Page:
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https://www.readbyqxmd.com/read/28061970/nitric-oxide-and-anxiety
#1
K Gulati, N Rai, A Ray
Anxiety is a common neuropsychiatric disorder which affects both physical and mental health. Complex neurobiological mechanisms are involved in the genesis of anxiety, and the drugs used to date, though effective, are not free from shortcomings. Conventional agents like the classical benzodiazepines and the atypical nonbenzodiazepine agents like buspirone have their own limitations. There is thus need to explore newer neurochemical pathways to develop efficacious and safer drugs for the disorder. Nitric oxide (NO) is a unique neuromodulator substance, with the ability to influence and modulate several other conventional messengers which play an important role in anxiety...
2017: Vitamins and Hormones
https://www.readbyqxmd.com/read/27984243/chronic-obstructive-pulmonary-disease-and-sleep-related-disorders
#2
Sheila C Tsai
PURPOSE OF REVIEW: Sleep related disorders are common and under-recognized in the chronic obstructive pulmonary disease (COPD) population. COPD symptoms can disrupt sleep. Similarly, sleep disorders can affect COPD. This review highlights the common sleep disorders seen in COPD patients, their impact, and potential management. RECENT FINDINGS: Treatment of sleep disorders may improve quality of life in COPD patients. Optimizing inhaler therapy improves sleep quality...
December 15, 2016: Current Opinion in Pulmonary Medicine
https://www.readbyqxmd.com/read/27984229/sedation-after-cardiac-surgery-is-one-drug-better-than-another
#3
Hong Liu, Fuhai Ji, Ke Peng, Richard L Applegate, Neal Fleming
The classic high-dose narcotic-based cardiac anesthetic has been modified to facilitate a fast-track, rapid recovery in the intensive care unit (ICU). Postoperative sedation is consequently now an essential component in recovery of the patient undergoing cardiac surgery. It must facilitate the patient's unawareness of the environment as well as reduce the discomfort and anxiety caused by surgery, intubation, mechanical ventilation, suction, and physiotherapy. Benzodiazepines seem well suited for this role, but propofol, opioids, and dexmedetomidine are among other agents commonly used for sedation in the ICU...
December 15, 2016: Anesthesia and Analgesia
https://www.readbyqxmd.com/read/27814838/benzodiazepine-use-in-older-adults-dangers-management-and-alternative-therapies
#4
REVIEW
Matej Markota, Teresa A Rummans, John Michael Bostwick, Maria I Lapid
Several major medical and psychiatric organizations, including the American Geriatrics Society, advise against using benzodiazepines or nonbenzodiazepine hypnotics in older adults. Despite these recommendations, benzodiazepines continue to be massively prescribed to a group with the highest risk of serious adverse effects from these medications. This article summarizes legitimate reasons for prescribing benzodiazepines in the elderly, serious associated risks of prescribing them, particularly when not indicated, barriers physicians encounter in changing their prescription patterns, and evidence-based strategies on how to discontinue benzodiazepines in older patients...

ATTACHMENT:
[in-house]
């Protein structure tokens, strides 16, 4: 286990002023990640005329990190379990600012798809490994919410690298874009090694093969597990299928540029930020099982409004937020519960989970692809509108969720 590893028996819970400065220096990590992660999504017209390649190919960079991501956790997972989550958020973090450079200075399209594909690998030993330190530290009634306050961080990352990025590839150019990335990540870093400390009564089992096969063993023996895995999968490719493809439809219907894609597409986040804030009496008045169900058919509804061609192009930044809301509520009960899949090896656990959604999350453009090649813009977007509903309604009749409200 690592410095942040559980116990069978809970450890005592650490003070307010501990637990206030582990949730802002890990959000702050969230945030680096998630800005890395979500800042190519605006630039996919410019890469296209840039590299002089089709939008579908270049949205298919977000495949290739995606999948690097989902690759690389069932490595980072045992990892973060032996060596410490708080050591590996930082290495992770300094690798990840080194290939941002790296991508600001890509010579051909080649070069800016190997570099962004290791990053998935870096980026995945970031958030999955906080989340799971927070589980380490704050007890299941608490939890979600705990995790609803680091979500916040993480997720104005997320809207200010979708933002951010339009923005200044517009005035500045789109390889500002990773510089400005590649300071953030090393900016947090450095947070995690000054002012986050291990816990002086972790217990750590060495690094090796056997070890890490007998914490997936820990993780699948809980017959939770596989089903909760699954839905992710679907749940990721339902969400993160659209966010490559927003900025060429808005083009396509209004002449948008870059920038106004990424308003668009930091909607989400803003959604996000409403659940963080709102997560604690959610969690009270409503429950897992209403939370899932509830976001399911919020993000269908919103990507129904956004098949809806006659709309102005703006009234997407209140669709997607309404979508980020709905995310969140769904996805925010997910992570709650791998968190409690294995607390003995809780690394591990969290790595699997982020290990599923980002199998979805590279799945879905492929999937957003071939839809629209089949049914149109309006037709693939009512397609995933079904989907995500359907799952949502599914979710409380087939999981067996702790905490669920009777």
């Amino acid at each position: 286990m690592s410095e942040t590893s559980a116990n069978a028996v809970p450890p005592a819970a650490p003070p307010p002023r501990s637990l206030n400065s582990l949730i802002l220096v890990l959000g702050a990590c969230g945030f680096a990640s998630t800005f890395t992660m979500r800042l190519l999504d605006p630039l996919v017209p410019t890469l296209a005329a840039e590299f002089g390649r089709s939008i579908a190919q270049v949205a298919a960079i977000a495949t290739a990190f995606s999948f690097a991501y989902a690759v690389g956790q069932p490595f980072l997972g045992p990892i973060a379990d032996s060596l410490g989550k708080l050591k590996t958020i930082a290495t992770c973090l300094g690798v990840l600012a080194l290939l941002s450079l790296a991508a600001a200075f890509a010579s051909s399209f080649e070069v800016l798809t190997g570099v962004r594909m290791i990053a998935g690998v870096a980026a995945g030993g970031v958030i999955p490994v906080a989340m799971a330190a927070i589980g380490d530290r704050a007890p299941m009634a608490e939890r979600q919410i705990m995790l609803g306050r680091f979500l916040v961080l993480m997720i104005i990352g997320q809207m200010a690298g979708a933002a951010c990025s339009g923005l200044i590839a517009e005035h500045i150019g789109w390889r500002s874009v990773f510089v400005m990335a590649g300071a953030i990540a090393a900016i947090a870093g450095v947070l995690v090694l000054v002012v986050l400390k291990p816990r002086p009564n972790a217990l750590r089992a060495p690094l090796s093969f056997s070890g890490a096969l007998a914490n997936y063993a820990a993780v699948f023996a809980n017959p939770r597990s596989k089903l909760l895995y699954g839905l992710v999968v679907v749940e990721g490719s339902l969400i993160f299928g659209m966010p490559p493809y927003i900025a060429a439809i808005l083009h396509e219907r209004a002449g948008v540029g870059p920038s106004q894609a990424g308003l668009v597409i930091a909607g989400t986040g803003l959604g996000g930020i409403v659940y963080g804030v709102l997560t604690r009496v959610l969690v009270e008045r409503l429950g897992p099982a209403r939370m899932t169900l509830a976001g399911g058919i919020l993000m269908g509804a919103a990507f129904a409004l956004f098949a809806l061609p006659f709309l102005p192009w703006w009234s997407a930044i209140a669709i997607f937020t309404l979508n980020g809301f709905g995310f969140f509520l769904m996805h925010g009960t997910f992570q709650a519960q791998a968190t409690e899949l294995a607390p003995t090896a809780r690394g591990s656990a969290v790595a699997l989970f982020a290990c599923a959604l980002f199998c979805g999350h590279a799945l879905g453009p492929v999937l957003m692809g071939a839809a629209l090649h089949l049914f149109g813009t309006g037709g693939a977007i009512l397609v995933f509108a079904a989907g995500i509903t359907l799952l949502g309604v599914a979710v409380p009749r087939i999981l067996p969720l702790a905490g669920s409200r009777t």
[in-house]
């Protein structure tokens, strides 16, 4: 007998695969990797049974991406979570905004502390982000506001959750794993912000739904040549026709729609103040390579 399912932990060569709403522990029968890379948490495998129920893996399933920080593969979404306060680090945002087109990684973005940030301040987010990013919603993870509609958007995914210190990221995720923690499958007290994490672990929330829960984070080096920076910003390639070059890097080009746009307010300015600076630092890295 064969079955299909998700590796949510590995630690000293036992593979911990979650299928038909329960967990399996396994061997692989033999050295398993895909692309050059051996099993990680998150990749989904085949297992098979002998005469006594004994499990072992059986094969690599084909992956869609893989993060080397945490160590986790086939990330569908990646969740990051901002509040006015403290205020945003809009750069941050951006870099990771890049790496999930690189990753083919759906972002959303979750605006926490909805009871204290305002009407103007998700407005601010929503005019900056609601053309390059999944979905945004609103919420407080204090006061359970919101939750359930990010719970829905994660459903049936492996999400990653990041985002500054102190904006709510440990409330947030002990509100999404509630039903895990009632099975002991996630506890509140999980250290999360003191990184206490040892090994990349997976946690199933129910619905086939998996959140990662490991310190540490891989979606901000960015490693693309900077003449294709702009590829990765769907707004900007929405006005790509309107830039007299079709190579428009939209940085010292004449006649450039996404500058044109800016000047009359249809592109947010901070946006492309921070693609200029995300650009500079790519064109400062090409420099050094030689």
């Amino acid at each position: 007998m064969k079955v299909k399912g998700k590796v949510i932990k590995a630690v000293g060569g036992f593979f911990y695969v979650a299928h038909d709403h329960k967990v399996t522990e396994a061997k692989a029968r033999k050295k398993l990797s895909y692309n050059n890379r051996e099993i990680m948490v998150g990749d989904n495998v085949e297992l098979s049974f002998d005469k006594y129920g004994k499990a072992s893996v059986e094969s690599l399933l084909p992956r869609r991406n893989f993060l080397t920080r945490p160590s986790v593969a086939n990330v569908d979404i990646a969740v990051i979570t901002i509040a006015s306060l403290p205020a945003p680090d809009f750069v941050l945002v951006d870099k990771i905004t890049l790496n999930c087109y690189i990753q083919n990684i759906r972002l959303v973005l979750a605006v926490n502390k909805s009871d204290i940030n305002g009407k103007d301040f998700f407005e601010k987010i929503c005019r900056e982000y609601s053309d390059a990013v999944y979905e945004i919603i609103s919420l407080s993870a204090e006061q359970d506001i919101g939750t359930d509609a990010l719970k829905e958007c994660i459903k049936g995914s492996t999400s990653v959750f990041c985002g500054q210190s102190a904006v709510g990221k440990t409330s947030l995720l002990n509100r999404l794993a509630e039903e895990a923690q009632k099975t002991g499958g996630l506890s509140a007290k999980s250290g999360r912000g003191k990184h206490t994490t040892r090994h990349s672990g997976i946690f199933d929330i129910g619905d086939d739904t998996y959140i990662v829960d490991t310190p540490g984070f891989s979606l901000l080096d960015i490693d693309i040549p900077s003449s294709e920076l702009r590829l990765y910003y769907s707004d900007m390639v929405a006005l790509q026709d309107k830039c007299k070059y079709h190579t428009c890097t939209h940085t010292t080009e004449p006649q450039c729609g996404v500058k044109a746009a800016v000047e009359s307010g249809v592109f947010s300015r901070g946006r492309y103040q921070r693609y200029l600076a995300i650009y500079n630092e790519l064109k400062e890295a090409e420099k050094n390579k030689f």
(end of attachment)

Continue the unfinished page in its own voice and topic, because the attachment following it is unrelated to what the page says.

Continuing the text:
November 2016: Mayo Clinic Proceedings
https://www.readbyqxmd.com/read/27784413/eszopiclone-and-zolpidem-do-not-affect-the-prevalence-of-the-low-arousal-threshold-phenotype
#5
Patrick R Smith, Karen L Sheikh, Camille Costan-Toth, Derek Forsthoefel, Edward Bridges, Teotimo F Andrada, Aaron B Holley
STUDY OBJECTIVES: We sought to determine whether nonbenzodiazepine sedative hypnotics (NBSH) reduce the occurrence of the low arousal threshold (LAT) phenotype. METHODS: Consecutive patients with suspected obstructive sleep apnea (OSA) referred for polysomnography (PSG) had demographic and PSG data abstracted. LAT was estimated using PSG criteria. After adjusting for pretest probability (PTP) for OSA, we calculated the effect that premedication with NBSHs has on LAT prevalence...
October 20, 2016: Journal of Clinical Sleep Medicine: JCSM: Official Publication of the American Academy of Sleep Medicine
https://www.readbyqxmd.com/read/27751669/review-of-safety-and-efficacy-of-sleep-medicines-in-older-adults
#6
REVIEW
Jennifer L Schroeck, James Ford, Erin L Conway, Kari E Kurtzhalts, Megan E Gee, Krista A Vollmer, Kari A Mergenhagen
PURPOSE: Insomnia is problematic for older adults. After behavioral modifications fail to show adequate response, pharmacologic options are used. The pharmacokinetics of agents used to treat insomnia may be altered. This review focuses on the safety and efficacy of medications used to treat insomnia. METHODS: A literature search of Medline, PubMed, and Embase was conducted (January 1966-June 2016). It included systematic reviews, randomized controlled trials, observational studies, and case series that had an emphasis on insomnia in an older population...
November 2016: Clinical Therapeutics
https://www.readbyqxmd.com/read/27672456/reversal-of-a-suspected-paradoxical-reaction-to-zopiclone-with-flumazenil
#7
Zarah Jordahn, Cheme Andersen, Anne Marie Roust Aaberg, Frank Christian Pott
We describe the care for an elderly woman who was admitted to the intensive care unit (ICU) to receive noninvasive ventilation for acute exacerbation of chronic obstructive pulmonary disease. After administration of the sleeping pill zopiclone, a nonbenzodiazepine receptor agonist (NBRA), the patient became agitated and was confused, a possible paradoxical reaction to benzodiazepines. These symptoms were immediately resolved after treatment with flumazenil, usually used to reverse the adverse effects of benzodiazepines or NBRAs and to reverse paradoxical reactions to benzodiazepines...